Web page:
Onion Creek Club - Hole No. 12 According to head professional Eric Lusk, the water, bunkers, and length as well as all the other design features at Onion Creek are in place to provide a challenge, but to also keep it interesting for the members. "It's a golf course that is a members' course. It's not the hardest of golf courses but you have to be on your toes. It's a member-friendly course meaning members don't get tired of playing it."

On the back nine of the Original Course, Onion Creek factors into shot-making decisions on several holes, but not nearly as much as the preceding nine. On the par-4, No. 12 - the signature hole - looking out over the narrow fairway some 50-plus feet below, water can be seen to the right. It also appears on No. 16 as it runs the length of the hole down the right side.

For the new nine of the North Course, the design is relatively flat, with a few elevations and water on a select few holes. Like the Original Course, bunkers are prevalent and deep. On both the Original and North, the Tifdwarf greens are relatively fast and the 419 Fairways give you a nice roll on solidly struck tee shots. Anything in the rough, is just that, rough. In U.S. Open-like fashion, balls that fall into the rough along the fairway, or near the green have a tendency to disappear.

Onion Creek club - Hole No. 11 Unfortunately, something else that has disappeared in recent years has been several of the holes. The beauty that is Onion Creek has turned into a swollen river on several occasions in the past decade as heavy rains have resulted in water from the creek rising out over its banks. Floods, including the most recent in 1998, have left holes under water and caused severe damage to the course. However, after each flood, the holes are repaired and returned back to their original form and kept in top condition. Just like Demaret would have wanted.

Demaret, who died in 1983, never saw the tournament he co-founded with Fred Raphael turn into the tour that today awards millions of dollars each year to the top senior players. He also never saw the Legends of Golf Tournament, which he cherished, leave Onion Creek for Barton Creek Country Club across town in 1990, only to leave the state altogether in 1994.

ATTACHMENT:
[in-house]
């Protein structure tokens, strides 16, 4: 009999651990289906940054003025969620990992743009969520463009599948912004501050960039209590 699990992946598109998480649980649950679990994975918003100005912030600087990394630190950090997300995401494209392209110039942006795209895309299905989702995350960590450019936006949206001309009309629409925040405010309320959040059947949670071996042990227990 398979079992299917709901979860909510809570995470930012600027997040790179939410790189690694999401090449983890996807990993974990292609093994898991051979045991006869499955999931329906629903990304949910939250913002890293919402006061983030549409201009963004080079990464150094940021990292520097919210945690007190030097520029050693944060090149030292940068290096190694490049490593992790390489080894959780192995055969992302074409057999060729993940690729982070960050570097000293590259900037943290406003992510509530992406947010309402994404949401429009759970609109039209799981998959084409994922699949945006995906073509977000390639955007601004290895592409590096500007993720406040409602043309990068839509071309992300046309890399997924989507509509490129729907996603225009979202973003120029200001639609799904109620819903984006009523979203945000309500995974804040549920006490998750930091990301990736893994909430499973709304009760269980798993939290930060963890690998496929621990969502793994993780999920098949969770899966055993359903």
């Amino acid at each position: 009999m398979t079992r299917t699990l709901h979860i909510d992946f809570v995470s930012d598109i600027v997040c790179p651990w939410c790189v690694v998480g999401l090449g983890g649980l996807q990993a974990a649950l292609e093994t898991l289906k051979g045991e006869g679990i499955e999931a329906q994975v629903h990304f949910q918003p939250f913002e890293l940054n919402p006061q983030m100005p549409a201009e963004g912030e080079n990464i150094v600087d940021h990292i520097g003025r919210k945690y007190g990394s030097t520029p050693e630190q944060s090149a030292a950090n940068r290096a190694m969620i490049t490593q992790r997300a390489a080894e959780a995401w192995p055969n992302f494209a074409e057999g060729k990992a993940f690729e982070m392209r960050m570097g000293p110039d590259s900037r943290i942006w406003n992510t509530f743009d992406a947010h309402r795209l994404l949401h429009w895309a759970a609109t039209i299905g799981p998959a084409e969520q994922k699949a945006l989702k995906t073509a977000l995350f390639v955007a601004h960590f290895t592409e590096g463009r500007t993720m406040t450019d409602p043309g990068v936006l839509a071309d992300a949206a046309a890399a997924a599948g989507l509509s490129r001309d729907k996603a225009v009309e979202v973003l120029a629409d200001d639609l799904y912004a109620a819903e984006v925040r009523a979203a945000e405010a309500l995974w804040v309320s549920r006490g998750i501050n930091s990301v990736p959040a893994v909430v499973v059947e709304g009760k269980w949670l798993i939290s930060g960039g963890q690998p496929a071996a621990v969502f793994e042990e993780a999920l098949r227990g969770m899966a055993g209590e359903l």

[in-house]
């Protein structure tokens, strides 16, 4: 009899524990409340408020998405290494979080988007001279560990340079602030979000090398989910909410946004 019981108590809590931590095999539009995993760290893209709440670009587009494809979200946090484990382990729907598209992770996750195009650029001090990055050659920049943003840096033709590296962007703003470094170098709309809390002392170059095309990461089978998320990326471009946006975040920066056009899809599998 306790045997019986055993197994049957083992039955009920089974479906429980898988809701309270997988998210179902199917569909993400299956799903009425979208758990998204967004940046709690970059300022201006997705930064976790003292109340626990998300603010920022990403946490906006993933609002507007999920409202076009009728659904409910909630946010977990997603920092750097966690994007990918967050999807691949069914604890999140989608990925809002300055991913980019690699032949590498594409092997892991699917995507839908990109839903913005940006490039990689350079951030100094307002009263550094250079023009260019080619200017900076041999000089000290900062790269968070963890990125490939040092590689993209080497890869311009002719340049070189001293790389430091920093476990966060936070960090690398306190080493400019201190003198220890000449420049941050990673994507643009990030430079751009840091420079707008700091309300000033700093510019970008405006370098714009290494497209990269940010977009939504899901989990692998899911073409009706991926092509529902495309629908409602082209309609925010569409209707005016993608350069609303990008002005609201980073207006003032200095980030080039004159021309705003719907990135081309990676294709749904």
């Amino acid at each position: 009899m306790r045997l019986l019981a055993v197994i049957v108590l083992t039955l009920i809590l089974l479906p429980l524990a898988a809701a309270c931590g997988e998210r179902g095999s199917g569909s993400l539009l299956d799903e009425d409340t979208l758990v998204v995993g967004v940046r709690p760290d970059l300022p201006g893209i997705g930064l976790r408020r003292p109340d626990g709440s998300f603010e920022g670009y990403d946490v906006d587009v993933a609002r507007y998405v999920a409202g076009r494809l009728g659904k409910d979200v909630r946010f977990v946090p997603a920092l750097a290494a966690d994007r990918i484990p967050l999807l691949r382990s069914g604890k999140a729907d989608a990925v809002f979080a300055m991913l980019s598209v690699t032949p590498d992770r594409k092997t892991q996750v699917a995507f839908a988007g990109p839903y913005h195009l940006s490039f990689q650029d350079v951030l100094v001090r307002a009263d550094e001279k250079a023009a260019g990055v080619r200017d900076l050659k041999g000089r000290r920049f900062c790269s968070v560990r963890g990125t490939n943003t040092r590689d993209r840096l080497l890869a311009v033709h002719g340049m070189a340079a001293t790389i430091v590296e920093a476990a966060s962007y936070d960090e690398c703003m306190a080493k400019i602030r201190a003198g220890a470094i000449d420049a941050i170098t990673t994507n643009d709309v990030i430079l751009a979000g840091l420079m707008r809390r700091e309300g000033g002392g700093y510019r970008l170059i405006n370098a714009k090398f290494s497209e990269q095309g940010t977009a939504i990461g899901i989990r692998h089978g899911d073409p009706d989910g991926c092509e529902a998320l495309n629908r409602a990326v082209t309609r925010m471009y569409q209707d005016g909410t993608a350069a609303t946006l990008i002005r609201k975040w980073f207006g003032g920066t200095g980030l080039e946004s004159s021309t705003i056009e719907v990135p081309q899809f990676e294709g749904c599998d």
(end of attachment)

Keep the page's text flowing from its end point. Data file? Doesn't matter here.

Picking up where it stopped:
He would, however, be proud today to know that LPGA Tour officials saw in Onion Creek what the Legends saw in the late 70s and early 80s. Recently, Onion Creek held its second Philips Invitational Tournament Honoring Harvey Penick. The first LPGA event on a Texas course since 1986. And like the Legends, it draws the big names from the LPGA Tour. The 2000 Philips Invitational winner was Laura Davies.

Onion Creek Club
2510 Onion Creek Parkway
Austin, Texas 78747-1612
Telephone: 512-282-2150
Internet: http://www.onioncreekclub.com/
Facts: Onion Creek is a private course so you have to be a member or guest of a member to play.
Head Professional: Eric Lusk
Additions/redesigns: North Course (nine holes) - Ben Crenshaw and Bill Coore, 1996
Tournaments: Former host of Liberty Mutual Legends of Golf, 1979-1990. Current host of LPGA's Philips Invitational Honoring Harvey Penick.

Kyle Dalton, Contributor

Since graduating from the University of Texas in 1992 with a degree in journalism, Kyle Dalton has been a writer and editor for a variety of national publications in various fields.


Reader Comments / Reviews Leave a comment
  • Honoring gift certificates

    John wrote on: Dec 14, 2012

    Played in a golf tournament to raise money received the gift certificate and now who ever is at Onion Creek has decided that they need to read the small print and the four of us can't play because the certificate is only good for one person I have a problem with this, we all have a certificate ....

    Reply